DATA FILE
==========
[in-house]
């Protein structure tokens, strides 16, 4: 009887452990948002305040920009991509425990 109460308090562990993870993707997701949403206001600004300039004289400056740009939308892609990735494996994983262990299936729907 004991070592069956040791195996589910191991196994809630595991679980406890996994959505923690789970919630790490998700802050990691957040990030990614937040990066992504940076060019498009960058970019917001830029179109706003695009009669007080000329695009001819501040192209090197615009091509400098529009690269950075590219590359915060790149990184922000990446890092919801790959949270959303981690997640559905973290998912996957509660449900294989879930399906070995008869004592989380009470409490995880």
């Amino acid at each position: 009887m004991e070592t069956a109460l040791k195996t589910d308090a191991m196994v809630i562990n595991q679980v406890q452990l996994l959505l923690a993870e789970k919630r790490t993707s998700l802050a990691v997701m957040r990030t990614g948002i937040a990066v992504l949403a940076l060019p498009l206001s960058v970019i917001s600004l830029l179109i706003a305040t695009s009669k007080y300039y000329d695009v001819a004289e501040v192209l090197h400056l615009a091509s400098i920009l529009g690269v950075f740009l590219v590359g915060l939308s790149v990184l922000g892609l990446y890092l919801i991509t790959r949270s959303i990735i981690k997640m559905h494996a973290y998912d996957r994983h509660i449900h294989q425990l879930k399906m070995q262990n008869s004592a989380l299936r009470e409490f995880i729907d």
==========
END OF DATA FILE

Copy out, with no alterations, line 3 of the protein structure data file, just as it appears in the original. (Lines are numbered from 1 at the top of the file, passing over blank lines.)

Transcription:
């Amino acid at each position: 009887m004991e070592t069956a109460l040791k195996t589910d308090a191991m196994v809630i562990n595991q679980v406890q452990l996994l959505l923690a993870e789970k919630r790490t993707s998700l802050a990691v997701m957040r990030t990614g948002i937040a990066v992504l949403a940076l060019p498009l206001s960058v970019i917001s600004l830029l179109i706003a305040t695009s009669k007080y300039y000329d695009v001819a004289e501040v192209l090197h400056l615009a091509s400098i920009l529009g690269v950075f740009l590219v590359g915060l939308s790149v990184l922000g892609l990446y890092l919801i991509t790959r949270s959303i990735i981690k997640m559905h494996a973290y998912d996957r994983h509660i449900h294989q425990l879930k399906m070995q262990n008869s004592a989380l299936r009470e409490f995880i729907d």